But it's killing him socially.

He knows he's different now, which he never did before. I'm not sure when the awareness dawned, but he knows there are jokes that go over his head. And he hurts with the knowledge that not all the kids want to play with him because he doesn't interact the same as everyone else.

And I don't know how to help him.

It hurts my heart to hear him call himself stupid.... or to watch the tears roll when he proclaims that nobody likes him. He's starting to feel isolated and I just want to wrap my arms around him and protect him from all the nastiness in the world.... sooth his hurts and just make everyone be nice to him.

But I can't. And the powerlessness of it all kills me.

Emotions run high in my boy. All of them. When he's happy he beams with it, when he laughs it's without restraint. When he's mad, people may have to dodge flying toys, tipping furniture or slamming doors (although this is getting better as he ages). So it's no different with hurt feelings. Getting in trouble at school or daycare, a harsh word correcting behaviour from Mom or Dad.... these things are the end of the world in his little universe. The tears flow freely and, more and more, he berates himself and tells himself that he's no good - over the simplest things it seems.

The other evening was hard. He was just having a very bad day. His brother said something mean to him (or maybe his sister did something?) and he was crying, he tripped coming up the stairs and hit his shin so he was crying, he did something wrong that his Dad yelled at him for and the tears came again... all within the hour we were home before heading out to Beavers.

I left the house with him, a little early, to drive to Beavers and tried to settle his frayed nerves. Told him to take deep breaths and talk to me... and he came out with: "Everybody hates me, I'm a bad, bad boy!" ....sobbing....

It hurt my heart to see him that way, completely defeated and crushed, crying tears from a wound I couldn't just kiss better or cover with a band-aid.

When I asked him who he thought didn't like him he listed a friend from daycare, another name I couldn't understand, and his DAD.

No wonder he was sobbing.

We took a detour to the local coffee shop/ice cream parlour and sat down for some one on one, a little treat, and a chance to sort him out before going to Beavers - he was in no state to be dropped off.

It took me the better part of 20 minutes to coax a smile out him again. To help him realize that his father loves him more than anything else in the world - even if he gets mad at him over something... it doesn't matter. To make him see that just because one boy didn't want to play with him at daycare today, it doesn't mean no one ever will - what about all those other friends that DO play with you my boy? 20 minutes of soothing, and patching his oh-so-fragile self-esteem.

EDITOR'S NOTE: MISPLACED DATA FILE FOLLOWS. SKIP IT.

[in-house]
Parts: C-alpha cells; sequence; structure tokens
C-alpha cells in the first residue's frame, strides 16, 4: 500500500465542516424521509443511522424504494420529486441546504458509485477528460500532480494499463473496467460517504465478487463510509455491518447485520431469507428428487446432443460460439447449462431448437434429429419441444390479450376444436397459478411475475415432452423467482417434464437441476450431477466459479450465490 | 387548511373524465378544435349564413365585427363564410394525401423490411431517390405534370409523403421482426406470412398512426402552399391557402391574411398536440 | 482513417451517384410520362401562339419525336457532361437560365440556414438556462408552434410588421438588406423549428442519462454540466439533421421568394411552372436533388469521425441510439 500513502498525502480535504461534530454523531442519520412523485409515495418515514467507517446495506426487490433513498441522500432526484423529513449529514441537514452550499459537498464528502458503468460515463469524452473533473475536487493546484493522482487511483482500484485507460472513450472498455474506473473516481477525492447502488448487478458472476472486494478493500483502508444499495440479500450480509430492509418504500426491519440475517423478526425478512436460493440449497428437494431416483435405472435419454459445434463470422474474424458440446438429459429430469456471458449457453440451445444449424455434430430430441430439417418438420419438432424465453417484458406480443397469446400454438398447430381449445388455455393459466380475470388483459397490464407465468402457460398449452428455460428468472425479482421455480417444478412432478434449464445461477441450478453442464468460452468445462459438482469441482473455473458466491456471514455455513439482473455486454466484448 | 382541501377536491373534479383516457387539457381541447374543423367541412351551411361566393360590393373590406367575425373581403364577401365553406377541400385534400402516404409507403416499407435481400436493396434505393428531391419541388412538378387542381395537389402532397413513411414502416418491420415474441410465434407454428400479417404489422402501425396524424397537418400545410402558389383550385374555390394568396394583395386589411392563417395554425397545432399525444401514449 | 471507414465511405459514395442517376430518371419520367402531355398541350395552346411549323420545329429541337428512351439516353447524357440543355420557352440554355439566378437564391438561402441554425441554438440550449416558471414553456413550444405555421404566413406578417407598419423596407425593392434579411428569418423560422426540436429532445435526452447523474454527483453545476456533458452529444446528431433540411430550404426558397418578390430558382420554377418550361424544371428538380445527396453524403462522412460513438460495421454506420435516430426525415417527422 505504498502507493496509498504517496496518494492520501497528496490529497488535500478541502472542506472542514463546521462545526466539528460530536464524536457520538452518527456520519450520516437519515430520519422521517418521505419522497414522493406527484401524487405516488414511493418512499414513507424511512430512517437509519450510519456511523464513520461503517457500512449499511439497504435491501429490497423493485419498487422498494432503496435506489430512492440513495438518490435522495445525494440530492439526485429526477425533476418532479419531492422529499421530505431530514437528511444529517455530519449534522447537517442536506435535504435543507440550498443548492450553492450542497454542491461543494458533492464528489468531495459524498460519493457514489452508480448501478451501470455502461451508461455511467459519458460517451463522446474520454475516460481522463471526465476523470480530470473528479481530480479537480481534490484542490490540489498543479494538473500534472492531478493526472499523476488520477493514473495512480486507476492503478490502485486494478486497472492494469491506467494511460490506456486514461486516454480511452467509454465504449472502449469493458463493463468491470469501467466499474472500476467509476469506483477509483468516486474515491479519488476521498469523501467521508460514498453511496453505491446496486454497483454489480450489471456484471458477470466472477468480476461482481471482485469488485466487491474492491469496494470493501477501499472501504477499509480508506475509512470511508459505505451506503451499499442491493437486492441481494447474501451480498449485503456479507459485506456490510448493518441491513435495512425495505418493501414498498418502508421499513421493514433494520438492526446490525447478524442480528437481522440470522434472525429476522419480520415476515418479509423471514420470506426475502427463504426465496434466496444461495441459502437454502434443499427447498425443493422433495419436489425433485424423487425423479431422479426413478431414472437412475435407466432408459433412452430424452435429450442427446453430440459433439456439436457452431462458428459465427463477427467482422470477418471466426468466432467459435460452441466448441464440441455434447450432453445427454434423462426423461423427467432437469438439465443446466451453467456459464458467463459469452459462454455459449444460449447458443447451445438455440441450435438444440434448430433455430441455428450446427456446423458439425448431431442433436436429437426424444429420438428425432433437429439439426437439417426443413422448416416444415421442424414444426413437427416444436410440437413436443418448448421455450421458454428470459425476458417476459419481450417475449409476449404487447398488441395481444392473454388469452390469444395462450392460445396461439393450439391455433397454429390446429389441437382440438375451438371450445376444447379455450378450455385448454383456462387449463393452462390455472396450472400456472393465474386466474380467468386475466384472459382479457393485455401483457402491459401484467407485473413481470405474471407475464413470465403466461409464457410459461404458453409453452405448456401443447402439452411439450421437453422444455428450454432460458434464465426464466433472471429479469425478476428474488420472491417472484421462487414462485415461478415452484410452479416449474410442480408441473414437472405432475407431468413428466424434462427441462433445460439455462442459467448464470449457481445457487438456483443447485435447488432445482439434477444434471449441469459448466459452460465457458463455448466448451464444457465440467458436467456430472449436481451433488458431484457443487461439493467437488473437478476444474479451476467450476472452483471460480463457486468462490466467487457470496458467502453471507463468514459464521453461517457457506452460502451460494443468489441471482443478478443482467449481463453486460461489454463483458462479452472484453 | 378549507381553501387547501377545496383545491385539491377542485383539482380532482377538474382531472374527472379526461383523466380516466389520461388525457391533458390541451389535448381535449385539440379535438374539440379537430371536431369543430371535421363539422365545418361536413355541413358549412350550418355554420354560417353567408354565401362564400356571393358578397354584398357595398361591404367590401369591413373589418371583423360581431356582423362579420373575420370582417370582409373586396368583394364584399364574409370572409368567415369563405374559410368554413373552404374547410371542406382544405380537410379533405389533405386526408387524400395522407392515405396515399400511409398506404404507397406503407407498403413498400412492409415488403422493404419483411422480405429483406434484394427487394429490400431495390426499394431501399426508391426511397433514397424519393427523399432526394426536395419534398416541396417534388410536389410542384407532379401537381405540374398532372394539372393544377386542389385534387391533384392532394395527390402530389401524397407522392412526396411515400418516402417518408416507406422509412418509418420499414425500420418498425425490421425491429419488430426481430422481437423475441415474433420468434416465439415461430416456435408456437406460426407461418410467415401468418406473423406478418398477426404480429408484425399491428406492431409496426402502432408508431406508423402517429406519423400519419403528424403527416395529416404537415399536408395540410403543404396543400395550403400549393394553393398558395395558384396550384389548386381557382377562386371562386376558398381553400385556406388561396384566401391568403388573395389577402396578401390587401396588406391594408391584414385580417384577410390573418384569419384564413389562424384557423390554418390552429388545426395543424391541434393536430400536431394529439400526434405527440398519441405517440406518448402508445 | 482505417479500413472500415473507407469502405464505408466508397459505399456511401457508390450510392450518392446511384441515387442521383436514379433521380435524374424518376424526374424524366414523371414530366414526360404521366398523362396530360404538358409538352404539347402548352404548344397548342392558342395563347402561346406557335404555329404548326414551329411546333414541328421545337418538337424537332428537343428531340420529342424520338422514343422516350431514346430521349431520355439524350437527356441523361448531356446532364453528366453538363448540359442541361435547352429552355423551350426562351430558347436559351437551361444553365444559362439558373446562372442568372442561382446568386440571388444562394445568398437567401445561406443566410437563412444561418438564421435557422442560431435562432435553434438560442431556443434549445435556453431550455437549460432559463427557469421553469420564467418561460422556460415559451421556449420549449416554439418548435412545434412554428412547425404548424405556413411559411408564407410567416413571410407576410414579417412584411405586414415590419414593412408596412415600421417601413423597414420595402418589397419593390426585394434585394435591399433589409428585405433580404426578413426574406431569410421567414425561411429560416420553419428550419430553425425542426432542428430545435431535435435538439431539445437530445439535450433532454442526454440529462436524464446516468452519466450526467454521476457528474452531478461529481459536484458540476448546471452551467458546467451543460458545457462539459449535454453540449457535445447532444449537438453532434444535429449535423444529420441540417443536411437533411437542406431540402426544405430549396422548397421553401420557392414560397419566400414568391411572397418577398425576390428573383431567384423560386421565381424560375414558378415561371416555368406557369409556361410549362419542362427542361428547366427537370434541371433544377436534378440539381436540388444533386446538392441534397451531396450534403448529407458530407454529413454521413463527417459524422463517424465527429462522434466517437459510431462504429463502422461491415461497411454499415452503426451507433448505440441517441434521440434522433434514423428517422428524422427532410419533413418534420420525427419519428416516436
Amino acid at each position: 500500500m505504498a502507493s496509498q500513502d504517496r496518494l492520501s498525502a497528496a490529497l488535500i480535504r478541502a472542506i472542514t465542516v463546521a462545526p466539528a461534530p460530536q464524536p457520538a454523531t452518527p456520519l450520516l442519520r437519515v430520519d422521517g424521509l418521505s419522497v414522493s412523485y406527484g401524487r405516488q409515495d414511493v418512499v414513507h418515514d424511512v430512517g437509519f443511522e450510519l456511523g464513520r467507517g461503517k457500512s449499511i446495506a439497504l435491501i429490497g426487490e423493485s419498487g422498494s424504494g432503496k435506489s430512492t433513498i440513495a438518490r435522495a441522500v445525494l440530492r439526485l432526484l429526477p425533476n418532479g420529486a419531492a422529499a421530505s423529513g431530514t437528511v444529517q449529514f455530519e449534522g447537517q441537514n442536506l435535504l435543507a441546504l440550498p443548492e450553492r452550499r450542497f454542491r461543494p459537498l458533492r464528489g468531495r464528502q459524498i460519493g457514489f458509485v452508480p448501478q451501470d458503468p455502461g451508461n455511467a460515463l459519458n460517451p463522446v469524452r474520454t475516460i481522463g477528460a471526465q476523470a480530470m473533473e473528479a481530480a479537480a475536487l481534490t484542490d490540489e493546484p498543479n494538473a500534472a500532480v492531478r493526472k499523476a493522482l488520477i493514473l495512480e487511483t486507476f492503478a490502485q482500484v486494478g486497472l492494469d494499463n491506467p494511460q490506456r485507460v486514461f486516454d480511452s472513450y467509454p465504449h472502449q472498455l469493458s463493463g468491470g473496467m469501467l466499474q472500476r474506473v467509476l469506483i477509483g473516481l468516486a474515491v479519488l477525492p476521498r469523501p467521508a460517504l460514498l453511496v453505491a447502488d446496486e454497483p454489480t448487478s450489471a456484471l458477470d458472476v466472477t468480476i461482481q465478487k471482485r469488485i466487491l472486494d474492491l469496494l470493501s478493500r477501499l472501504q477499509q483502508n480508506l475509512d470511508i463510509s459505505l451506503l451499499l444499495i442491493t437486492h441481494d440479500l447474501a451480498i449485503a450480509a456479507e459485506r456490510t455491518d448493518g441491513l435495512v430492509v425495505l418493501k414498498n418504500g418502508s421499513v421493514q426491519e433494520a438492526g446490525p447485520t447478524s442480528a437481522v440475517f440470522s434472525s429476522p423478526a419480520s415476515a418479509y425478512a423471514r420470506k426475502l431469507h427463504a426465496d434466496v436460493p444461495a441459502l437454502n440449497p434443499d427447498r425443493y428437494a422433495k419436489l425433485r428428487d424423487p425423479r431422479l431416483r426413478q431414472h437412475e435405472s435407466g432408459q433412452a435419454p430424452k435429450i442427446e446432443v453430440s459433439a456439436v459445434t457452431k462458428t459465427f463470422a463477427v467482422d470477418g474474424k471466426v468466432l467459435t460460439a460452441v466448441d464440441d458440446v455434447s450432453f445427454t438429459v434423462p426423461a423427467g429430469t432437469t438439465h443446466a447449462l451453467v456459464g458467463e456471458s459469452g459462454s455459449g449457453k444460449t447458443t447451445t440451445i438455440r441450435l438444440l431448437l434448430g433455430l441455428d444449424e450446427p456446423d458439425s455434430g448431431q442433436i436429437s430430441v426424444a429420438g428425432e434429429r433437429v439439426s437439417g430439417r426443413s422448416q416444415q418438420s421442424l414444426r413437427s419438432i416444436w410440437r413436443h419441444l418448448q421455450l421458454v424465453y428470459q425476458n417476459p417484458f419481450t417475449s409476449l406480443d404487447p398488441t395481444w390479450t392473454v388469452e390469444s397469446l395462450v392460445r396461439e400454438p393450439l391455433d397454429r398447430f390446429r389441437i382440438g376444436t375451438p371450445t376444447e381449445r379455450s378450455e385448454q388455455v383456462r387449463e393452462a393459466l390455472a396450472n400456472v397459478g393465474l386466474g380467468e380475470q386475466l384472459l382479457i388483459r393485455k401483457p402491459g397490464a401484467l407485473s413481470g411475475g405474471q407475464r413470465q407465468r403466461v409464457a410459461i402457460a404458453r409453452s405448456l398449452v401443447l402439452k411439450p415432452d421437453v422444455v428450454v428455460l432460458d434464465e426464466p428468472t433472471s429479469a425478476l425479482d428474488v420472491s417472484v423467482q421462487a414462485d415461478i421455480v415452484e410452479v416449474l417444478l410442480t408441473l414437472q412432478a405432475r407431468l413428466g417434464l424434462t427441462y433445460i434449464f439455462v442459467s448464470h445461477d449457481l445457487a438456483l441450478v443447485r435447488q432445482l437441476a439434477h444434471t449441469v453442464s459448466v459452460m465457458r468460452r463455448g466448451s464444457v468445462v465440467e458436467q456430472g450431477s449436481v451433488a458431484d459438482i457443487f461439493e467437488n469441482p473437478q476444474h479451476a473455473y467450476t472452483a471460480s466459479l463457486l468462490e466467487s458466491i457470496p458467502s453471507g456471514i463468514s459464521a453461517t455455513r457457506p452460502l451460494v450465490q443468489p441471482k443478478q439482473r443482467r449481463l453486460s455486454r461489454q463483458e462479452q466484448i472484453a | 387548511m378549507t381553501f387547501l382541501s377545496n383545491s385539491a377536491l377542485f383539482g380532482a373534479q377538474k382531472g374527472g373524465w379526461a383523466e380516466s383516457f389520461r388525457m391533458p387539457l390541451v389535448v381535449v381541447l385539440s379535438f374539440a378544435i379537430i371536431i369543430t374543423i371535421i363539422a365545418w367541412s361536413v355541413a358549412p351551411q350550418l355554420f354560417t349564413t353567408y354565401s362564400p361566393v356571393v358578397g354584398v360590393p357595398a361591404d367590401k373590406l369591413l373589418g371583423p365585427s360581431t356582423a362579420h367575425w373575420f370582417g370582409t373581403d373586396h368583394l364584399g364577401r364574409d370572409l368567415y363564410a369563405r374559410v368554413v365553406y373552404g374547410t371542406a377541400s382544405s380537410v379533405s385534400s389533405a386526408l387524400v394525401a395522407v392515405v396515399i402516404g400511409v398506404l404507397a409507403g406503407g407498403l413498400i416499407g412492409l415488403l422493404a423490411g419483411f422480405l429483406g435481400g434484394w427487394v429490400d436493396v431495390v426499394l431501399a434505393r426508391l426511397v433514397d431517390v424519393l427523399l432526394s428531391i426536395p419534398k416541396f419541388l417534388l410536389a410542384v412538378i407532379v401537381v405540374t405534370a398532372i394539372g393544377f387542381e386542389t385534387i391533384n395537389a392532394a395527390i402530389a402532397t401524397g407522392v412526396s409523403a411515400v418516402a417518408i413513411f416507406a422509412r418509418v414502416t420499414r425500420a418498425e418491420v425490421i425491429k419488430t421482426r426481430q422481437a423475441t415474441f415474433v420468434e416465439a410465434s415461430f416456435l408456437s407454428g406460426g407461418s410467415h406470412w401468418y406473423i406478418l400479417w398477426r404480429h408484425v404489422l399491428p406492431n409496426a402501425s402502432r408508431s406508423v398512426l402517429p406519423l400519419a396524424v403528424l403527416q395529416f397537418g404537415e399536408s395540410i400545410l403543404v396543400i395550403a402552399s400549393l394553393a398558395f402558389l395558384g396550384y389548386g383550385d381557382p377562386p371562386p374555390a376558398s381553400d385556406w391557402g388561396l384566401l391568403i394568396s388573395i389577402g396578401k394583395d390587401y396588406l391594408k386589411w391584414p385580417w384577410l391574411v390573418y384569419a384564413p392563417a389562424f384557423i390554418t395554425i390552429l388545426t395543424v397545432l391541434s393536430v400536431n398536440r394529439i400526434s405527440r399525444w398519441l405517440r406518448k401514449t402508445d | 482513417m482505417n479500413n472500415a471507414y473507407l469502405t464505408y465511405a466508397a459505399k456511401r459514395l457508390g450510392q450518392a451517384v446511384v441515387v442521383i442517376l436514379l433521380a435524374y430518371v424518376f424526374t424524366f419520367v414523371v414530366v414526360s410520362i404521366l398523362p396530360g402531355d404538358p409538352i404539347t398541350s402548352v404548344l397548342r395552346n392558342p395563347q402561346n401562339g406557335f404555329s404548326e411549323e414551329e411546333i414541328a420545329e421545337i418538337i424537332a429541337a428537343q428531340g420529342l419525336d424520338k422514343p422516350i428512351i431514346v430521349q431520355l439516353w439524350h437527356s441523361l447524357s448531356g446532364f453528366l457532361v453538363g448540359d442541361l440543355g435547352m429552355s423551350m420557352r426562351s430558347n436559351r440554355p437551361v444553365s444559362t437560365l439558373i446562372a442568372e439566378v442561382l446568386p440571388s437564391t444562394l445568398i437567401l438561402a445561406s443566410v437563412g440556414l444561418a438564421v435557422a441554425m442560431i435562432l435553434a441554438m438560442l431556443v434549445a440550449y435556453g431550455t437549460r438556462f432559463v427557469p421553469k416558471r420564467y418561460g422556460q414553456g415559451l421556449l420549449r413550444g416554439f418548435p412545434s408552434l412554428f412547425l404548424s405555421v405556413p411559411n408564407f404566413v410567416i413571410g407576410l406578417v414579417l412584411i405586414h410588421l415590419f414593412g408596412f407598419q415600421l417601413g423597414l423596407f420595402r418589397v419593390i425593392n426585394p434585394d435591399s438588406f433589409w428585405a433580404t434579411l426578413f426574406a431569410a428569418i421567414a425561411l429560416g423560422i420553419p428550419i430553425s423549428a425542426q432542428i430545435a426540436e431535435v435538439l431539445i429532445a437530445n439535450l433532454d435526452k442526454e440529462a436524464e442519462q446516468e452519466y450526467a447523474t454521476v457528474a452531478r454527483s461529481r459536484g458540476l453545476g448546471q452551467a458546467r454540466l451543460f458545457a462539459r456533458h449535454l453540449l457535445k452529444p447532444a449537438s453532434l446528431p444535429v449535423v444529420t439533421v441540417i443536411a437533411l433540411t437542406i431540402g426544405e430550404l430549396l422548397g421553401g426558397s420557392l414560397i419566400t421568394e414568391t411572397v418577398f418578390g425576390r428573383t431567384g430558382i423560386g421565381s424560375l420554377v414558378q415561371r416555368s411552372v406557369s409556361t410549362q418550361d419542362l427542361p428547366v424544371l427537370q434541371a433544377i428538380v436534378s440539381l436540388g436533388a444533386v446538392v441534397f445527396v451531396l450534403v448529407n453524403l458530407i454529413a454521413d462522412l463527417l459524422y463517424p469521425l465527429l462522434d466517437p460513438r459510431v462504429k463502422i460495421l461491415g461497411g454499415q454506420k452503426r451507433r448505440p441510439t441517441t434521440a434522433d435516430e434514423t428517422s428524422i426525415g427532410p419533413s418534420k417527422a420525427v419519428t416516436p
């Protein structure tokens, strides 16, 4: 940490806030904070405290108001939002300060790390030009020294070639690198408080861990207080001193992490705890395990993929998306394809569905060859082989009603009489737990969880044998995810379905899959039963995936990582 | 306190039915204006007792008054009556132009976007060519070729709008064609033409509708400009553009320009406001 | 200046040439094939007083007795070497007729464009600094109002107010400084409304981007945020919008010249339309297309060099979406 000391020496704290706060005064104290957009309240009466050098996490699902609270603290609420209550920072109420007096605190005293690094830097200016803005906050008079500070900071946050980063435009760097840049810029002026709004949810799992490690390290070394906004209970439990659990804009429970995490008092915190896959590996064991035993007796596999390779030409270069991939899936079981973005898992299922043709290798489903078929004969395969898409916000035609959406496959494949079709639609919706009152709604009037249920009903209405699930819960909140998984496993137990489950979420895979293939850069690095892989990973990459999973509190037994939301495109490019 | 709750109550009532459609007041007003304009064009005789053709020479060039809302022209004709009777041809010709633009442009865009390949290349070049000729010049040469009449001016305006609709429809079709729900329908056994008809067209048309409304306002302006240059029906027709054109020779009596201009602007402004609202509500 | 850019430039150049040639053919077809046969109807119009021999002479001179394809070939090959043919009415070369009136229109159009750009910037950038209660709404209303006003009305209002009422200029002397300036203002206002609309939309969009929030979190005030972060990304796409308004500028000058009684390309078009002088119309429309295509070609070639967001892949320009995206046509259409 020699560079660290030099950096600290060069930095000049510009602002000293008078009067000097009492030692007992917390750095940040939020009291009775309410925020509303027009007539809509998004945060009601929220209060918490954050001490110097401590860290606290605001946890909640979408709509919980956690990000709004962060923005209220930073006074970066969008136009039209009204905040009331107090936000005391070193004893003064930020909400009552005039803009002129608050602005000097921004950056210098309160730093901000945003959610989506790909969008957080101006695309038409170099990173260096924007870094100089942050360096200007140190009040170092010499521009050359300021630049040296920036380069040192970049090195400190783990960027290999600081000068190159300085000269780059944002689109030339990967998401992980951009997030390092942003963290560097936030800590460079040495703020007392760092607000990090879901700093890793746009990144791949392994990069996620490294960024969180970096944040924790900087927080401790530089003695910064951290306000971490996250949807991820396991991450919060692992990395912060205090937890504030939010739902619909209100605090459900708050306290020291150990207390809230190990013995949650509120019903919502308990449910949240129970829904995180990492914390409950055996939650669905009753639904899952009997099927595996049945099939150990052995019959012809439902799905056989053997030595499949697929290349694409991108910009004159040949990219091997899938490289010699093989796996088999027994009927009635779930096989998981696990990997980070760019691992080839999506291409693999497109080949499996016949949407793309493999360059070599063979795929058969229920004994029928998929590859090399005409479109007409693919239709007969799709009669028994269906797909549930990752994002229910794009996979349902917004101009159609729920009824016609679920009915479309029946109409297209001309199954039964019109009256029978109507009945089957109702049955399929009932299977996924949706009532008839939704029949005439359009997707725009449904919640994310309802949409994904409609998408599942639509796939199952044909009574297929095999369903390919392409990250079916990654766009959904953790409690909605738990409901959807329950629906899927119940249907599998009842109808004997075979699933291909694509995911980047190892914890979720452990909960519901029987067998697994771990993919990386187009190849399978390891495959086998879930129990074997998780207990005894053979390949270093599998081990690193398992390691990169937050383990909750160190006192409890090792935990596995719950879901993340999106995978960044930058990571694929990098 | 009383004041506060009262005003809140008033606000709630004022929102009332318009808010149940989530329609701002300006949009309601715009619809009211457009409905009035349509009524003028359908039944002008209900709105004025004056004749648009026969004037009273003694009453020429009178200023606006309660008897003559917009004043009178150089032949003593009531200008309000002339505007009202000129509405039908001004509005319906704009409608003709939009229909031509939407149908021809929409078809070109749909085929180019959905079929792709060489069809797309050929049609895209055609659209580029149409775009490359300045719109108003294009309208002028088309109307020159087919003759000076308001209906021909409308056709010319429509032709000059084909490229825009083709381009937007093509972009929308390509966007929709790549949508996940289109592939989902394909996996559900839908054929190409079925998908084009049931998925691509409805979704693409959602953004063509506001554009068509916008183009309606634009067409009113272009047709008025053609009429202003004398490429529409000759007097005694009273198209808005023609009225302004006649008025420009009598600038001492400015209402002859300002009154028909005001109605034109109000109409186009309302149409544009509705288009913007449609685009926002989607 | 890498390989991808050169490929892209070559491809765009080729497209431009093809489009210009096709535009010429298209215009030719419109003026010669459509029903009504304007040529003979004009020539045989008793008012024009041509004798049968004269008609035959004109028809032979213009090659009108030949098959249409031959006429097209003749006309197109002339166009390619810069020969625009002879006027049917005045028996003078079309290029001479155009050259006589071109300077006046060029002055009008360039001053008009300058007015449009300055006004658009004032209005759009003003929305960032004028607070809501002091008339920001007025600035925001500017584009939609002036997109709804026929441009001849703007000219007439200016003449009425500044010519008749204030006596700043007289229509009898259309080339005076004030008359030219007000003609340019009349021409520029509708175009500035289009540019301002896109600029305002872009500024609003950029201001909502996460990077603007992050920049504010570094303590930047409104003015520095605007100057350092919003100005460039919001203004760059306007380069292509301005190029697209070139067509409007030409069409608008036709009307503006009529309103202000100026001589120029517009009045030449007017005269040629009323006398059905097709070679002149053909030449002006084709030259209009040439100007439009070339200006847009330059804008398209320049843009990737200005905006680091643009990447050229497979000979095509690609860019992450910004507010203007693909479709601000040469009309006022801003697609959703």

When we finally climbed back into the van, he smiled at me and said "I'm a smart, happy boy." Which he was again, for now.

But I know this is just the beginning.... it's not going to get easier as he gets older. And it hurts me so much to see this beautiful, charming boy exclaim feelings of hating himself, or his life, at the tender age of eight.

I hate not knowing what to do. I hate not being able to fix. I hate feeling so inadequate when it come to parenting my baby boy.

I can only try. And love. And hope we can guide him through.

I just wish I didn't feel so lost. I wish I had someone to tell me: "Do this and it will all be better."

I know it's not going to be that simple. I guess sometimes we just have to stumble along and try to find our way.

Shouldn't have waited so long!

Sunday morning I finally got around to taking the kids swimming - well at least 2 of them.... my oldest turned his nose up at the idea when he found out the big pool wouldn't be open, only the kiddie pool. Sad for him, we had a blast!

I've been meaning to take them occasionally all winter.... but there's always been something getting in the way; hockey, activities.... my need for more sleep in the mornings.... really, I didn't mean to let so many months go by...

We met my sister-in-law and niece there and it was so much fun. My son and niece stayed busy retrieving the diving rings we kept tossing into the deeper end and my girl.... oh my girl! She was absolutely hilarious!

I couldn't stop laughing at her reaction.... she was tickled pink bouncing and tip-toeing through the water.... squealing and giggling whenever the water set her balance off a bit.